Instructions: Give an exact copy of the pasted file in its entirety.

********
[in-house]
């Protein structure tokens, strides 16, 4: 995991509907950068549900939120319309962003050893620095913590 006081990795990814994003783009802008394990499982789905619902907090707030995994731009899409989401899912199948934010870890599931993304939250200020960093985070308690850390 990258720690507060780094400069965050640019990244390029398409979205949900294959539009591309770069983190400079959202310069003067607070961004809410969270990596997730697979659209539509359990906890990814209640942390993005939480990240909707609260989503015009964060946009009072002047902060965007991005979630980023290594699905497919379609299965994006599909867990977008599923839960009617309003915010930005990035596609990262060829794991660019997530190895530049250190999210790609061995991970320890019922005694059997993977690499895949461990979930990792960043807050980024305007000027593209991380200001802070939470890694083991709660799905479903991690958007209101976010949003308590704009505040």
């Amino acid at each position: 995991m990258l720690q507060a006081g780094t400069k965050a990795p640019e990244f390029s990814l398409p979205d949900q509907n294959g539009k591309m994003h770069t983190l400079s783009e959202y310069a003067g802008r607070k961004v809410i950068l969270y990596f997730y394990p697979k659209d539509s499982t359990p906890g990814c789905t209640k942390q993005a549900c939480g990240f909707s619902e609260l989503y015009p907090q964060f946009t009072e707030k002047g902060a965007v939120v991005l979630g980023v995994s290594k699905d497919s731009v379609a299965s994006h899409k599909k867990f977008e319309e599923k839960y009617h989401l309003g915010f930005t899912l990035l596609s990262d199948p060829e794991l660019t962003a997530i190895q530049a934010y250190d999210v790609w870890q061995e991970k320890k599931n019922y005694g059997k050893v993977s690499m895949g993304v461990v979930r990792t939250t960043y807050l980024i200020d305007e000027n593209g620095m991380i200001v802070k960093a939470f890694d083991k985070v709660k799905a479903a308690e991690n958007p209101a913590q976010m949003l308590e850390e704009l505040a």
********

[in-house]
């Protein structure tokens, strides 16, 4: 995991509907950068549900939120319309962003050893620095913590 006081990795990814994003783009802008394990499982789905619902907090707030995994731009899409989401899912199948934010870890599931993304939250200020960093985070308690850390 990258720690507060780094400069965050640019990244390029398409979205949900294959539009591309770069983190400079959202310069003067607070961004809410969270990596997730697979659209539509359990906890990814209640942390993005939480990240909707609260989503015009964060946009009072002047902060965007991005979630980023290594699905497919379609299965994006599909867990977008599923839960009617309003915010930005990035596609990262060829794991660019997530190895530049250190999210790609061995991970320890019922005694059997993977690499895949461990979930990792960043807050980024305007000027593209991380200001802070939470890694083991709660799905479903991690958007209101976010949003308590704009505040």
């Amino acid at each position: 995991m990258l720690q507060a006081g780094t400069k965050a990795p640019e990244f390029s990814l398409p979205d949900q509907n294959g539009k591309m994003h770069t983190l400079s783009e959202y310069a003067g802008r607070k961004v809410i950068l969270y990596f997730y394990p697979k659209d539509s499982t359990p906890g990814c789905t209640k942390q993005a549900c939480g990240f909707s619902e609260l989503y015009p907090q964060f946009t009072e707030k002047g902060a965007v939120v991005l979630g980023v995994s290594k699905d497919s731009v379609a299965s994006h899409k599909k867990f977008e319309e599923k839960y009617h989401l309003g915010f930005t899912l990035l596609s990262d199948p060829e794991l660019t962003a997530i190895q530049a934010y250190d999210v790609w870890q061995e991970k320890k599931n019922y005694g059997k050893v993977s690499m895949g993304v461990v979930r990792t939250t960043y807050l980024i200020d305007e000027n593209g620095m991380i200001v802070k960093a939470f890694d083991k985070v709660k799905a479903a308690e991690n958007p209101a913590q976010m949003l308590e850390e704009l505040a």